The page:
Emmanuel Church (Greenwood, Virginia)

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Emmanuel Church
Emmanuel Church Greenwood VA Nov 10.JPG
Emmanuel Church, November 2010
Emmanuel Church (Greenwood, Virginia) is located in Virginia
Emmanuel Church (Greenwood, Virginia)
Emmanuel Church (Greenwood, Virginia) is located in the United States
Emmanuel Church (Greenwood, Virginia)
Nearest cityUS 250, Greenwood, Virginia
Coordinates38°1′59″N 78°45′48″W / 38.03306°N 78.76333°W / 38.03306; -78.76333Coordinates: 38°1′59″N 78°45′48″W / 38.03306°N 78.76333°W / 38.03306; -78.76333
Area6 acres (2.4 ha)
ArchitectWood, Waddy
Architectural styleColonial Revival
NRHP reference #82004535[1]
VLR #002-0399
Significant dates
Added to NRHPJuly 8, 1982
Designated VLRJanuary 20, 1981, 1981[2]

Emmanuel Church is a historic Episcopal church located at Greenwood in Albemarle County, Virginia. Emmanuel Episcopal Church is a parish church in the Episcopal Diocese of Virginia.

The mission of Emmanuel Episcopal Church is: ""May we live in Christ and seek to do His Work from this place."[3]

History of Emmanuel Church[edit]

In the 1850s church members began meeting in homes and then in a Baptist church in Hillsboro. The first service in the new building was on Christmas Day 1863 with preaching by Reverend Dabney C. T. Davis. In 1868 the church entered into an agreement with St. Paul's – Ivy to share a rector and resources. In 1899 the church planted St. Georges Chapel where services were held from 1899 to 1941. In 1900 Archdeacon Neve established the Church of the Holy Cross near Batesville as a mission of Emmanuel.[3]

The original church was built in 1863, Thomas Conrad Bowen (Grandfather of James Armistead Shirley Sr. of Greenwood) gave the original building materials for the Church, with additions and modifications made in 1905 and 1911. The 1911 modifications were largely financed by children of Chiswell Langhorne, including Nancy Astor, Viscountess Astor. These modifications were designed by architect Waddy Butler Wood (1869-1944). The church consists of a narthex located in the bell tower, nave with gallery, and chancel flanked by two small rooms. It is a rectangular brick building with a slate roof. The parish hall was doubled in size and restorations made to the church about 1940 by Charlottesville architect Milton L. Grigg (1905-1982). Arcades connect the church to the parish hall and form a cloistered courtyard.[4] It was added to the National Register of Historic Places in 1982.[1]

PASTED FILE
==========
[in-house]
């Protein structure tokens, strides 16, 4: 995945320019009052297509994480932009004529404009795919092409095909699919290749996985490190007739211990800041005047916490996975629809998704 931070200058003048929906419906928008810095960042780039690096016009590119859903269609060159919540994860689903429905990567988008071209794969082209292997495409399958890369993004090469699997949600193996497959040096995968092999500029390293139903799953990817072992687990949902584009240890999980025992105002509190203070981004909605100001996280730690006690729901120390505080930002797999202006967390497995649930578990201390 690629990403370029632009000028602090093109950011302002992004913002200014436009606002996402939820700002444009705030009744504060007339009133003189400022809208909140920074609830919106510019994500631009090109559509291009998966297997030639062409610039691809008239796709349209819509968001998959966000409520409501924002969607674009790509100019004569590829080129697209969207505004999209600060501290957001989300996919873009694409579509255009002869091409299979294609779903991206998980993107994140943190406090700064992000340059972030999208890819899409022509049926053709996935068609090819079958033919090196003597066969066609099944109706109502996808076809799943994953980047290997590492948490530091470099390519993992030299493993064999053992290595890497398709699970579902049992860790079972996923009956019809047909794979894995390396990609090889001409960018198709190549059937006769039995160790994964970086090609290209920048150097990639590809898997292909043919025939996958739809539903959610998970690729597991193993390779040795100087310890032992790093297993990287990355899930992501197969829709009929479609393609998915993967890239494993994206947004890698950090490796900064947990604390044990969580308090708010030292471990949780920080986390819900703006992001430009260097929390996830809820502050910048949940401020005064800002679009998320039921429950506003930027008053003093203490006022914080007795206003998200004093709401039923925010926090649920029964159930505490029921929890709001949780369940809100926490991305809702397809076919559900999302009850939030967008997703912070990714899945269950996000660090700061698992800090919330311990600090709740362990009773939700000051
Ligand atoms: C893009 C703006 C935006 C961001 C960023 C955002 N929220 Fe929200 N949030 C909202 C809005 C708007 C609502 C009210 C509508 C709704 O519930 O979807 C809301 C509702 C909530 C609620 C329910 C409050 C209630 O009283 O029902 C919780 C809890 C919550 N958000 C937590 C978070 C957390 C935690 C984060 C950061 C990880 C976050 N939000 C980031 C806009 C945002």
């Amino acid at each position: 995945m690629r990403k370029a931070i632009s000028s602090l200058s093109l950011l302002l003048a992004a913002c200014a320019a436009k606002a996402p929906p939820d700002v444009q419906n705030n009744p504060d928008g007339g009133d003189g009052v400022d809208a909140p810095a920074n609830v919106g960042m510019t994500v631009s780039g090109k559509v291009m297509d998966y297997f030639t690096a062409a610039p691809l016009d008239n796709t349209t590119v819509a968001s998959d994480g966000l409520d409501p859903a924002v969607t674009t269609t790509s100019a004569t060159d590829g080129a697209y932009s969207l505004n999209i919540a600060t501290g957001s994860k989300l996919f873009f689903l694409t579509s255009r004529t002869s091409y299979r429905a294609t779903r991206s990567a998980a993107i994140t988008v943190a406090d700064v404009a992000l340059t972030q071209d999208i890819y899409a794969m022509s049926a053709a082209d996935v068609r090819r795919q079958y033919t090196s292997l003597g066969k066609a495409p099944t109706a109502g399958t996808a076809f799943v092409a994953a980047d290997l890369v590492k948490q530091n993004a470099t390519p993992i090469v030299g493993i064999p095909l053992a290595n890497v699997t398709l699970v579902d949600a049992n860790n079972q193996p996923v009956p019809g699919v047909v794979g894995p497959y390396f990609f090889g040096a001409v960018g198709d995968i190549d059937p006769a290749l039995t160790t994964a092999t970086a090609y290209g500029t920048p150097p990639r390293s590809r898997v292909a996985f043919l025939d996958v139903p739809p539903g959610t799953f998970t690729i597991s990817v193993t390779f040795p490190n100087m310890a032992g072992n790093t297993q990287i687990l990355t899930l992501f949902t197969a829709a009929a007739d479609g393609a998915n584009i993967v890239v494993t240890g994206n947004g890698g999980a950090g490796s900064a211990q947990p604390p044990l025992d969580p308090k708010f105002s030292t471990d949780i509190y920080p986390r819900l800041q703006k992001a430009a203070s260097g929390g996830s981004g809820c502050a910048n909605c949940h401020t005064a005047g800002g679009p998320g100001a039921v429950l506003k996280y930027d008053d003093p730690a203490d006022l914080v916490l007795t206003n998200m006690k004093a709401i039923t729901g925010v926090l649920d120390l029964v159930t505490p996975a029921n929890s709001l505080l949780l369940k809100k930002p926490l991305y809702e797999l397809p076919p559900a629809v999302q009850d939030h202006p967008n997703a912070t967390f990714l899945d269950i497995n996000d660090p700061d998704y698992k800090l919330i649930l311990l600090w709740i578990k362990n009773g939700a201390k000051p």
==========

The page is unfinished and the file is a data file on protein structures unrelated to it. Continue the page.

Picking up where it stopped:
• Rev. Dabney C. T. Davis, 1860-1864
  • Rev. Samuel R. Slack, 1864 – 1865
  • Rev. William Clement Butler, 1866-1867
  • Rev. William Meade Nelson, 1867-1871
  • Rev. John Albert Greaves, 1874-1884
  • Rev. George Moseley Murray, 1884
  • Rev. John Armitage Farrar, 1887
  • Rev. Frederick W. Neve, 1888 – 1905
  • Rev. Walter Russell Bowie, 1908-1911
  • Rev. Clifford D. Powers, 1912-1915
  • Rev. Campbell Mayers, 1915-1921
  • Rev. Edward H. Vogt, 1923-1925
  • Rev. John Scott Meredith, 1926-1957
  • Rev. H. Lee Marston, 1937-1969
  • Rev. Howard A. LaRue, 1969-1995
  • Rev. Charles A. Mullaly, 1997-2012
  • Rev. Christopher Garcia, 2013-2017


References and Sources[edit]

  • Jubilee – The Emmanuel Family – 1860-1985 – a comprehensive record of Emmanuel’s history from 1860 – 1985 compiled by Rev. Howard LaRue.
  1. ^ a b "National Register Information System". National Register of Historic Places. National Park Service. March 13, 2009.
  2. ^ "Virginia Landmarks Register". Virginia Department of Historic Resources. Archived from the original on 2013-09-21. Retrieved 2013-05-12.
  3. ^ a b "Archived copy". Archived from the original on 2011-05-28. Retrieved 2010-11-09.CS1 maint: archived copy as title (link)
  4. ^ "National Register of Historic Places Inventory Nomination Form" (PDF). Emmanuel Church. Commonwealth of Virginia, Department of Historic Resources. 2010-11-27. See also: "Accompanying photos".

External links[edit]